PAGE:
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What Storm?

This morning’s athletic apparel data provides the latest read-through of how the end of December played out and just how significant the impact was from the blizzard at month’s end – the bottom-line, it was more of a snowball than a snow bank.


With this week’s numbers in, we have our first look at the impact of the storm in aggregate at least through the lens of sports apparel sales, which were up sequentially over the past 2-weeks both on a YY and Trailing 3-week basis. Recall that last week’s athletic apparel data included sales through Saturday, while the footwear data did not – Saturday through Tuesday’s sales will be released later this morning.


Looked at on a regional basis, it’s no surprise to see sales down sequentially in both New England and the Mid Atlantic, but importantly neither turned negative on a year-over-year basis. In fact New England was up 9.9%. An update on brand performance and footwear sales to follow…


Casey Flavin



What Storm? - FW App App Table 1 5 11


What Storm? - FW App Reg 1 5 11


News of a rumored plan to buyout Acosta Inc, Starbucks’ new partner for its product development, manufacturing, and marketing, emerged today.


Bloomberg reported today that Thomas H. Lee Partners LP plans to buy the Acosta Inc. food marketing company from private-equity firm AEA Investors LP for more than $2 billion and that a transaction may be announced as soon as tomorrow.


It is important to remember that SBUX announced in early December at its analyst meeting that it has partnered with Acosta to pursue a direct model approach for its entire CPG channel, effective March 1, 2011.  SBUX assured investors and analysts of a smooth transition following the termination of the Kraft distribution agreement. 


Through its new partnership with Acosta, Starbucks will be responsible for product development, manufacturing, distribution and marketing while Acosta will be responsible for the selling and merchandising of SBUX’s products within the grocery channel. 


This announcement is made more interesting by the fact that Thomas H. Lee Partners also owns Dunkin’ Donuts.  I don’t know the details of the agreement between Starbucks and Acosta, nor do I know if and how a sale to Thomas H. Lee Partners would impact that agreement, but I don’t think Starbucks will take comfort in the fact that Thomas Lee is effectively in bed with both Starbucks and Dunkin’ Donuts.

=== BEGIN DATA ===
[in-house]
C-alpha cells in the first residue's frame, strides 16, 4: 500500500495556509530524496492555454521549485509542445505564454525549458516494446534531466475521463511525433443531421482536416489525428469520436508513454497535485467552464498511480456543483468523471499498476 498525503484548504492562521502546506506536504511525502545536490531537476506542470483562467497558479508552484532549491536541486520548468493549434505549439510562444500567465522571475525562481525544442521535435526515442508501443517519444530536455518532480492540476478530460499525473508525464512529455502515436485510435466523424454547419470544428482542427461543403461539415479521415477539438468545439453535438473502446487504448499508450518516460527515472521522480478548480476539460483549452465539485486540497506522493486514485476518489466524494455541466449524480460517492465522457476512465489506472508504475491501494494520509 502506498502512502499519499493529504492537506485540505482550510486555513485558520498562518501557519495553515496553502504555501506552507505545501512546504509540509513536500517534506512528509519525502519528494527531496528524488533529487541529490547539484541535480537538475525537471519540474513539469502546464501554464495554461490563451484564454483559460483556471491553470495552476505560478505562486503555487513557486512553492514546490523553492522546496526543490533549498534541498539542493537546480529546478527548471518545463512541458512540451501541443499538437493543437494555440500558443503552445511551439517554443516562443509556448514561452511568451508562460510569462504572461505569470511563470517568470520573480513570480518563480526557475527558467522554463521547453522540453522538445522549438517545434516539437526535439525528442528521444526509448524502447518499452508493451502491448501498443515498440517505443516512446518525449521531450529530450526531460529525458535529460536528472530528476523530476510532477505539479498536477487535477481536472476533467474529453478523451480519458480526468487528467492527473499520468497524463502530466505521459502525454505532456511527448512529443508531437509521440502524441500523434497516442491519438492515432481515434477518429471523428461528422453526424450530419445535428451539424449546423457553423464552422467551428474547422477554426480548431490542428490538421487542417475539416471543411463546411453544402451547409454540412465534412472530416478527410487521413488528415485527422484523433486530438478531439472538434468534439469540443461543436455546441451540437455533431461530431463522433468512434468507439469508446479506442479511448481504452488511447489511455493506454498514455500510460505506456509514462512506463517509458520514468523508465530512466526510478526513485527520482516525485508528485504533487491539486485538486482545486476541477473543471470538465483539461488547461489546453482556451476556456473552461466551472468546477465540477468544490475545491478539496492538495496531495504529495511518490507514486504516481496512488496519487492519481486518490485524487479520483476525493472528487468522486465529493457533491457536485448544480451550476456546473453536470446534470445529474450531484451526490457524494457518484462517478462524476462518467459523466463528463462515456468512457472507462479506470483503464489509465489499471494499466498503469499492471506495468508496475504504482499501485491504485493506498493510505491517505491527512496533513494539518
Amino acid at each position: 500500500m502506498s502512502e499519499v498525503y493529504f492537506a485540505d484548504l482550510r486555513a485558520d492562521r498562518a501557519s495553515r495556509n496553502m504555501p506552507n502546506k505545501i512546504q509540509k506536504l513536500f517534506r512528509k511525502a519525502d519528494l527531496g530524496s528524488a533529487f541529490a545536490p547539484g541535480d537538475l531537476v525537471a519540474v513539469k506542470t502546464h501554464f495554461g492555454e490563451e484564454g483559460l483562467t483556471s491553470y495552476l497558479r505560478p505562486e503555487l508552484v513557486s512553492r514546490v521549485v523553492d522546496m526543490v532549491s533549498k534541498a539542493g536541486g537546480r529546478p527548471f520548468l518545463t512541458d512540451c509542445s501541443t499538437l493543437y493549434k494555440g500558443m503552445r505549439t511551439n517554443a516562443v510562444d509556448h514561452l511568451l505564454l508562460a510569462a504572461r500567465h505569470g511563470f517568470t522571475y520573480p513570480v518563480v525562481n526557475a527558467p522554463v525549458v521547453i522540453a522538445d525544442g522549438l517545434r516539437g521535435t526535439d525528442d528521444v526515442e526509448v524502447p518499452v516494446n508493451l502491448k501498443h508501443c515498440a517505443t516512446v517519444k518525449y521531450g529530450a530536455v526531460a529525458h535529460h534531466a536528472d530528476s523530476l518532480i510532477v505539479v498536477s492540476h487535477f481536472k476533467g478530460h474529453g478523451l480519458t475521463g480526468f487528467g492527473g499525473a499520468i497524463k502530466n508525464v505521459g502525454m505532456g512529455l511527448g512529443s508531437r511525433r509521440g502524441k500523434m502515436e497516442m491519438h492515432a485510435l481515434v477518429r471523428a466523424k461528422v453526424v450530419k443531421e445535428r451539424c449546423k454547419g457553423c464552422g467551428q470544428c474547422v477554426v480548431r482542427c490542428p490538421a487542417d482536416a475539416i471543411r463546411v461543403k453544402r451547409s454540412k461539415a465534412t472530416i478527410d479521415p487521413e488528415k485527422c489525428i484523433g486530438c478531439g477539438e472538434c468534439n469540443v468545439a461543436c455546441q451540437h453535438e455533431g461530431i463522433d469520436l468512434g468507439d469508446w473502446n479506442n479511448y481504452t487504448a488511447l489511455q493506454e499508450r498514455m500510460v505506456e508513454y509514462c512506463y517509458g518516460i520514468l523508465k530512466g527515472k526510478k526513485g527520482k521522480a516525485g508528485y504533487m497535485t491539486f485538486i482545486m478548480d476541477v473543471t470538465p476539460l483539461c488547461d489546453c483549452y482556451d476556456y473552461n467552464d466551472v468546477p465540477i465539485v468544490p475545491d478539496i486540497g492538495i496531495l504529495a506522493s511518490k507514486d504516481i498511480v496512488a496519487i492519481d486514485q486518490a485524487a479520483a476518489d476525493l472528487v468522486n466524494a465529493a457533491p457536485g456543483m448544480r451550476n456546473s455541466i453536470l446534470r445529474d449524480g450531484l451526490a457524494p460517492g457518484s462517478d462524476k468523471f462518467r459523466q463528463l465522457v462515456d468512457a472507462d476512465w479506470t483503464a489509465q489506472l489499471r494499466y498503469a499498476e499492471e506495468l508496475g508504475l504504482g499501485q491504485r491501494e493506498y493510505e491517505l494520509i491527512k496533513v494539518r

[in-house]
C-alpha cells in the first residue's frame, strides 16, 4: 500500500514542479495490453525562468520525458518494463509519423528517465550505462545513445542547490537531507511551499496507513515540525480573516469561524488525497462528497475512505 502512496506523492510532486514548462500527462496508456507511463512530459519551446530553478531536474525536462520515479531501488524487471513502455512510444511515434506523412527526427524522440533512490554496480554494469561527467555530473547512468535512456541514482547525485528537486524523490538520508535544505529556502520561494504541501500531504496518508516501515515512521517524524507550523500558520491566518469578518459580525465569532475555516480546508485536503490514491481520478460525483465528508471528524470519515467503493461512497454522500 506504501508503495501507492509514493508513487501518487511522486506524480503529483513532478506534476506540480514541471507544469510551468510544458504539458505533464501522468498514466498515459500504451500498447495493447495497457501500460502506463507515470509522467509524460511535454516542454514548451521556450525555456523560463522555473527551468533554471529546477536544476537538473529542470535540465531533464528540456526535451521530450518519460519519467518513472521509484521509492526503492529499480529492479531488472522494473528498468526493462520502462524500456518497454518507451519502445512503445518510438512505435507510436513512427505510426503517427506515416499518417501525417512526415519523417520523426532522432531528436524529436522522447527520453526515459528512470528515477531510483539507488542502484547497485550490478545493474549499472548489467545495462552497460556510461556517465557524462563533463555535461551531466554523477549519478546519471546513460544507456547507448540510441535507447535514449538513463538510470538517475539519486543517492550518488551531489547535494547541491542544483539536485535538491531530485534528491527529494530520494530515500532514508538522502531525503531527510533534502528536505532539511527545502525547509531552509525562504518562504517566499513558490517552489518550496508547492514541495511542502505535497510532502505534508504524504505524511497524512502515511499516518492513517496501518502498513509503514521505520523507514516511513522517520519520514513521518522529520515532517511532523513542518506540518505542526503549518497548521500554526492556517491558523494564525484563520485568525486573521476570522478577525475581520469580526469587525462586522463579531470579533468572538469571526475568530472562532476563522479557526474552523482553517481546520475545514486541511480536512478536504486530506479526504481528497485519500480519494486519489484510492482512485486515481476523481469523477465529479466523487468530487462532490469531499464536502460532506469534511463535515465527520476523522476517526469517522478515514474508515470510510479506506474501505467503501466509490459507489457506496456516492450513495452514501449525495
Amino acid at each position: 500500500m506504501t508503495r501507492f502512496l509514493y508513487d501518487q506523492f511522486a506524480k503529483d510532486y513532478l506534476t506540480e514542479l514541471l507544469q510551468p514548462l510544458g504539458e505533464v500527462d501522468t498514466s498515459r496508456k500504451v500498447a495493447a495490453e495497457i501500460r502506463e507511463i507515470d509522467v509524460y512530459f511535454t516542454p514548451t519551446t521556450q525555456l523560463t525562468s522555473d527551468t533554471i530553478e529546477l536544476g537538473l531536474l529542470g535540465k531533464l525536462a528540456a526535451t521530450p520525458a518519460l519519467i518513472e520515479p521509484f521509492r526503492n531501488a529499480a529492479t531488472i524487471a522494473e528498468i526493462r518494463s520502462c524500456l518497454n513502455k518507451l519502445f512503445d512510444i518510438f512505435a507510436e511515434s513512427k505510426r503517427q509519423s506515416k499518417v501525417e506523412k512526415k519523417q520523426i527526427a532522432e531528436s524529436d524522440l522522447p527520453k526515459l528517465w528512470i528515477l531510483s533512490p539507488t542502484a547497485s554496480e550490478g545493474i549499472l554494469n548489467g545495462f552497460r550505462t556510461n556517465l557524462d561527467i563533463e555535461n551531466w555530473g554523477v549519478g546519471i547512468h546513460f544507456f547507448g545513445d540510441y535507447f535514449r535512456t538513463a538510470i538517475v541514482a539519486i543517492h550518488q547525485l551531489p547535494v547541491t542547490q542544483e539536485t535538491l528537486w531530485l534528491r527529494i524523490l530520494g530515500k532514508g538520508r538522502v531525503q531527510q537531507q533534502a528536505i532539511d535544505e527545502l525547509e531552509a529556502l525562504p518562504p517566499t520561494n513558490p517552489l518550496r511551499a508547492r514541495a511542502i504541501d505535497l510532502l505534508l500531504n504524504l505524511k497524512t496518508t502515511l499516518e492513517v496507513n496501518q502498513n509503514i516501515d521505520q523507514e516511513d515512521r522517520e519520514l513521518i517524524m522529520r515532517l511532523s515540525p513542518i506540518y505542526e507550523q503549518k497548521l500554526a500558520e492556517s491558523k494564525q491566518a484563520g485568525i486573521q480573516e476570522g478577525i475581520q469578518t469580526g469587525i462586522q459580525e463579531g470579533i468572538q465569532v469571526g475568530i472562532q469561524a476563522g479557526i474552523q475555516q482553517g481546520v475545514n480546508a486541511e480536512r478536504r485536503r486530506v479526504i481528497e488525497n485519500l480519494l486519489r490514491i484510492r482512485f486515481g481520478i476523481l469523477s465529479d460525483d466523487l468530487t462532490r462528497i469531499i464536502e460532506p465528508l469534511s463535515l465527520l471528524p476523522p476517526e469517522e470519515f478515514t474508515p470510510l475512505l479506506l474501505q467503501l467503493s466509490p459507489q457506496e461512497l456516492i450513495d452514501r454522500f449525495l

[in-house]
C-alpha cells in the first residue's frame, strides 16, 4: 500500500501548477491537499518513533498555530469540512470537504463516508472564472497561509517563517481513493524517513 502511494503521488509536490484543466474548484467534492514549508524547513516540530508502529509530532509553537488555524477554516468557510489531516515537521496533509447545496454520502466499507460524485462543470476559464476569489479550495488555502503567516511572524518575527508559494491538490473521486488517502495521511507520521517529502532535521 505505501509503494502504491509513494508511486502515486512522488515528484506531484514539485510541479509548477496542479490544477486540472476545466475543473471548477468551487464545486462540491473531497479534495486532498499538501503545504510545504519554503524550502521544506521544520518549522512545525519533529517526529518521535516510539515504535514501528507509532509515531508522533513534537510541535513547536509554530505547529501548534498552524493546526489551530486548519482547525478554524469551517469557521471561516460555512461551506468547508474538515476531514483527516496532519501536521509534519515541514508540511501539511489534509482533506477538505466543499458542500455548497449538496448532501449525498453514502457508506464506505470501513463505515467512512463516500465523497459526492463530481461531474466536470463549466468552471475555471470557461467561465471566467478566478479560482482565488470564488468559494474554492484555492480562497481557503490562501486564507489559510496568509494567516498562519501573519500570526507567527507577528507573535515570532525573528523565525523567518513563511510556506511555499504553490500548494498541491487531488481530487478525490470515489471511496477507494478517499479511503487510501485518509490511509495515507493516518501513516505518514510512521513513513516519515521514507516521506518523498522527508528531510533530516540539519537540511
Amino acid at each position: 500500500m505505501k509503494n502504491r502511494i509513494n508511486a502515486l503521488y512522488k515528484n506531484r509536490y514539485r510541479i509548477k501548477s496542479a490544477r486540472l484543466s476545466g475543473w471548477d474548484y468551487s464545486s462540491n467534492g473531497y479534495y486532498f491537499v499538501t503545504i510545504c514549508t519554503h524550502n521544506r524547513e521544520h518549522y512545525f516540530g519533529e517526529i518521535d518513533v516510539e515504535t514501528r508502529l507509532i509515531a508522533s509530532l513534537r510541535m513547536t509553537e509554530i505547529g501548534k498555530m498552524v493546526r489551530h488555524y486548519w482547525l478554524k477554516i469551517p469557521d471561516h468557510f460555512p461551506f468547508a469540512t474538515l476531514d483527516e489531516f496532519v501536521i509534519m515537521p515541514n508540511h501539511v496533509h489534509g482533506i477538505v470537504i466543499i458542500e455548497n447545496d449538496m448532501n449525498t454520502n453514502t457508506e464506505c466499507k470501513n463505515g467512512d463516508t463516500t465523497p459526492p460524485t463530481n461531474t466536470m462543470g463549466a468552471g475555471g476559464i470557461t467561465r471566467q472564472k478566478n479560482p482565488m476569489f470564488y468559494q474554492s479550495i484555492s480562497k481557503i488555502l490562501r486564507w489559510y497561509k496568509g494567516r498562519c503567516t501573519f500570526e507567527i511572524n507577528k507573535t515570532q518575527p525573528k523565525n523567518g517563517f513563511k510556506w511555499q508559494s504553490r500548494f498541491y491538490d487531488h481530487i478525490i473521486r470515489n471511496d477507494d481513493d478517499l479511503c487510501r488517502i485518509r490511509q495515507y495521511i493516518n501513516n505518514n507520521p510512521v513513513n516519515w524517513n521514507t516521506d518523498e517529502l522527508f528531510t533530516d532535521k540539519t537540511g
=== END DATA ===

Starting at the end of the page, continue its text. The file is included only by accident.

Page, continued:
Howard Penney

Managing Director


Conclusion: SONC is not yet out of the woods from a top-line perspective, but margins are stabilizing and the company could emerge from the “deep hole” as early as 2QFY11


SONC posted a sequential improvement in comparable restaurant sales yesterday.  System-wide same-store sales declined 2.4% during the first quarter versus a 6.5% decline in the same quarter a year prior.  StreetAccount consensus was calling for a comparable restaurant sales number of -3.2%. 


Turning to our quadrant chart, it is clear to see how poorly SONC has been performing over the past 5 quarters.  From a sales perspective, partner-drive in comparable restaurant sales have declined for 11 consecutive quarters.  We anticipate the company moving out of the “Deep Hole” quadrant by next quarter and remaining safely out in 3QFY11.  The company is seeing stabilization in margins and faces easier comparisons in 2QFY11 than last quarter.  From my model, I see restaurant level margins being approximately flat to up slightly next quarter and positive in 3Q.  While this is largely due to exceedingly sharp restaurant level margin declines in the year prior, results in this range would be a significant improvement from the last 5 quarters of significant margin erosion.


From a sales perspective, things continue to trend in a positive direction.  While the company’s guidance for sequentially improving same-store sales throughout the year seems like a stretch on a one-year basis after fiscal 2QFY11 (partner drive-ins are lapping an easy -14.9% comp during 2QFY11 and a -13.2% comp on a system basis) , two-year trends should continue to improve.  Given my view that MCD’s comps will slow as the company’s beverage business will fail to maintain the same level of trial, Sonic should have less of a headwind to face in the back half of the year from a market share perspective. 


SONC: LESS BAD IS GOOD - sonc quadrant


From a sentiment perspective, Sonic is not particularly well-liked by the buy-side or sell-side.  The average short interest in the QSR space, excluding the outliers GMCR and PEET, is 4%.  Sonic’s short interest is currently at 6% which is one of the highest in the space.  While that hardly makes it the runt of the consumer discretionary litter, it is noteworthy that Sonic is one of the few stocks that have seen an uptick in short interest over the past couple of months.  


SONC: LESS BAD IS GOOD - qsr short interest


The sell-side also has a negative view of SONC.  Given an improving top line and margin trends that should improve significantly this fiscal year, I think there is a strong possibility that this chart will change markedly over the course of the next 6-9 months (especially if my view on MCD is correct).   We are nearing a turn in sell-side love, or at the very least, a decline in sell-side bearishness.


SONC: LESS BAD IS GOOD - sonic sell side ratings


Howard Penney

Managing Director

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The general decline in short interest over the past couple of months in the restaurant space notwithstanding, price performance seems to be slowing.


Some notable price moves and news items from the restaurant space:

  • COSI continues to outperform, albeit on slower volume yesterday.  Over the past month, the stock price has risen 11% to yesterday’s close of $1.28.  I have long been writing about the turnaround at COSI and the process seems to be intact.
  • SONC reported after the close yesterday and while the results were not astounding, there were reasons for optimism.  The top line beat expectations but EPS was in line excluding a settlement on a tax position.  More details to come in a post this morning.